I’ve been asked why does this warrant a new language (somehow no one seems to care about the new environment…). Here is one of my more wordy replies:

“There is no language today in which objects are conceived as the persistent, globally accessible entities that web programming today attempts to model. Web programming is sufficiently different from desktop and server application programming to warrant a new model: When building for those environments we expect programs to be started at a point in time, read the user’s data from some data store into the heap, process it, possibly interacting with the user, write it back and then quit. Heap based objects, or more generally, languages where the unit of operation is on ephemeral, memory based data, works perfectly for applications. When we think of web programming, we are trying to create a view where the user’s content is ever present, ever live, and widely accessible. Rather than build this world view up on top of an memory based foundation, Wheat has an object and language model that can directly support this style of programming.”

Scary! What if we really are all barking up the wrong tree? Perhaps there’s a relationship here to interest in closures.

Side note: would argue the content classes and objects in eZ Publish fit somewhere into the above description, being persisted in the DB.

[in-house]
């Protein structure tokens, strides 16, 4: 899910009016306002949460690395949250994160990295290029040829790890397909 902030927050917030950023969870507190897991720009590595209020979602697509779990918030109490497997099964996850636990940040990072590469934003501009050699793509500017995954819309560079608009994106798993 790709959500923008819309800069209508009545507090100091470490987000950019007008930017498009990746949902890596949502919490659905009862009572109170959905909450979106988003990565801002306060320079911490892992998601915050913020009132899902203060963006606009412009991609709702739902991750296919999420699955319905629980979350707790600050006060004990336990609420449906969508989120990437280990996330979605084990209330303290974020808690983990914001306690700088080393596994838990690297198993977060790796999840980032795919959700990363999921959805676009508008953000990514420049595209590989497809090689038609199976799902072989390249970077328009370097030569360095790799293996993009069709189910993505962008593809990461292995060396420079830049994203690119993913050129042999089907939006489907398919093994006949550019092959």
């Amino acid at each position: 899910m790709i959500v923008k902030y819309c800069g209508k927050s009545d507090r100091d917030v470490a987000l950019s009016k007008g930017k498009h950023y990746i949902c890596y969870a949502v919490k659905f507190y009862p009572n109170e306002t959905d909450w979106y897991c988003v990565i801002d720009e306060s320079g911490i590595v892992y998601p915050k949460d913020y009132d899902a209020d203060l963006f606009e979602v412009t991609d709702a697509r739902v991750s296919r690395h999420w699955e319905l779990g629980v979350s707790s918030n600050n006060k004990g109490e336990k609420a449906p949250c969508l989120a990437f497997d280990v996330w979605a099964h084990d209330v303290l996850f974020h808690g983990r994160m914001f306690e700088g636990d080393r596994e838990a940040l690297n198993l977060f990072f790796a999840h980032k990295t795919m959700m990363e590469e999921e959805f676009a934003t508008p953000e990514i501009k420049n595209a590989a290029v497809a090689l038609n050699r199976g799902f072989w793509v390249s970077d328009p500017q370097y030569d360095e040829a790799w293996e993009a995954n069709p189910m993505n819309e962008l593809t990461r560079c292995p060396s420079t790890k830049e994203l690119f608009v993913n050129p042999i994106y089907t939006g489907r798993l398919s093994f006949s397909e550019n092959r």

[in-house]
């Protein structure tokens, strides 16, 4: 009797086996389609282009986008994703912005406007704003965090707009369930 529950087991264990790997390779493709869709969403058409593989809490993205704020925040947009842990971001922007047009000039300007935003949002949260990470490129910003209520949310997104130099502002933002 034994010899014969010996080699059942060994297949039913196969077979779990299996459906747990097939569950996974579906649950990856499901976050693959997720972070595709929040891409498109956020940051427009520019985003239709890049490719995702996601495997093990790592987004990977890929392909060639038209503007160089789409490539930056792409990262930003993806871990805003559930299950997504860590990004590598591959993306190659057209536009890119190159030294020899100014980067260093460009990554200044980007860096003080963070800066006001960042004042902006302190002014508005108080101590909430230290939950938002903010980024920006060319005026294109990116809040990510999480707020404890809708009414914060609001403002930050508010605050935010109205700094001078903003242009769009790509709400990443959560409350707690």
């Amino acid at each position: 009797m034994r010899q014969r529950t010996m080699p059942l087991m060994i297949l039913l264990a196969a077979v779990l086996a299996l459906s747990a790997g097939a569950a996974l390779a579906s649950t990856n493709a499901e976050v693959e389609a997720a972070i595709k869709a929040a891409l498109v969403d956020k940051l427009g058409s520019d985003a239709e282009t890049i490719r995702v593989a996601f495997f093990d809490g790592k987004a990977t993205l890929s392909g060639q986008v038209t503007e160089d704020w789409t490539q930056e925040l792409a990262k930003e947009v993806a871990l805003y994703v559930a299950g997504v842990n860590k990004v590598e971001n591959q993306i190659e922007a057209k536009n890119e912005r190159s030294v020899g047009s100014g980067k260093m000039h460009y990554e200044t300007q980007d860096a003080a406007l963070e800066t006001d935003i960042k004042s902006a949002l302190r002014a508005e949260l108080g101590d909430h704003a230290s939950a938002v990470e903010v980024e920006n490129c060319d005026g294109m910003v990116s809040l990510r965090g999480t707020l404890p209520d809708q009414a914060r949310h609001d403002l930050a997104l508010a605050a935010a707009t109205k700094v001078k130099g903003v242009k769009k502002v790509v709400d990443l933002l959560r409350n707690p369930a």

AJAX and Forms

Imagine for a moment that AJAX really does turn out to be all it’s made out to be; that everyone has a browser that supports it, that they’ve left Javascript turned on etc. etc. Here we’d have an environment where MVC really could be applied correctly – something very close to the original fat clients MVC was intended for, but powered by Javascript, DOM and XMLHttpRequest.

So where would that leave the server-side? It pushes it down at least one layer, to become “back end” – the logical equivalent to databases in web apps today. You just want it to serve and accept updates to resources in a stateless manner – GET and POST.

If still you’re applying MVC on the server side, you’re probably keeping it as simple as possible, preferring to use strategy over framework. You’ve still got business logic on the server but controlling logic (including execution of workflows) has moved to the AJAX client. The server side has become a service layer I guess.

Side note:what activegrid seems to be doing with BPEL seems to be heading in this sort of direction, although it’s still server side technology. Within the activegrid “mindset”, PHP scripts are relegated (perhaps rightly so) to being “services”, just pumping text.

There’s also good chance you’re no longer generating forms on the server side but doing it dynamically with Javascript on the client side. Failing that, perhaps you’re using “standalone” form pages which are well seperated from your other resources. A “wizard” form, of multiple pages, no longer requires hidden input fields or otherwise but lives in the browsers memory as Javascript objects until the form is completed. If the elimination of form generation from the server side sounds far fetched, consider the precedent search box in Firefox (top right) – personally it’s been a long time since I looked at the search form on Googles home page.

What I’m really trying to say here is I think the desire for MVC on the server side is a result of obsessions with forms, limitations of Javascript, the desire to compete with desktop apps and that form method=”DELETE” never happened (so it was necessary to bundle this as another action via POST the action). You’ve got a button on your form called “Add To Cart” so you clearly want an AddToCartAction somewhere. With AJAX perfected, we’ll presumably be implementing our shopping carts purely client side, only getting back to the server again somewhere around the “Checkout” time.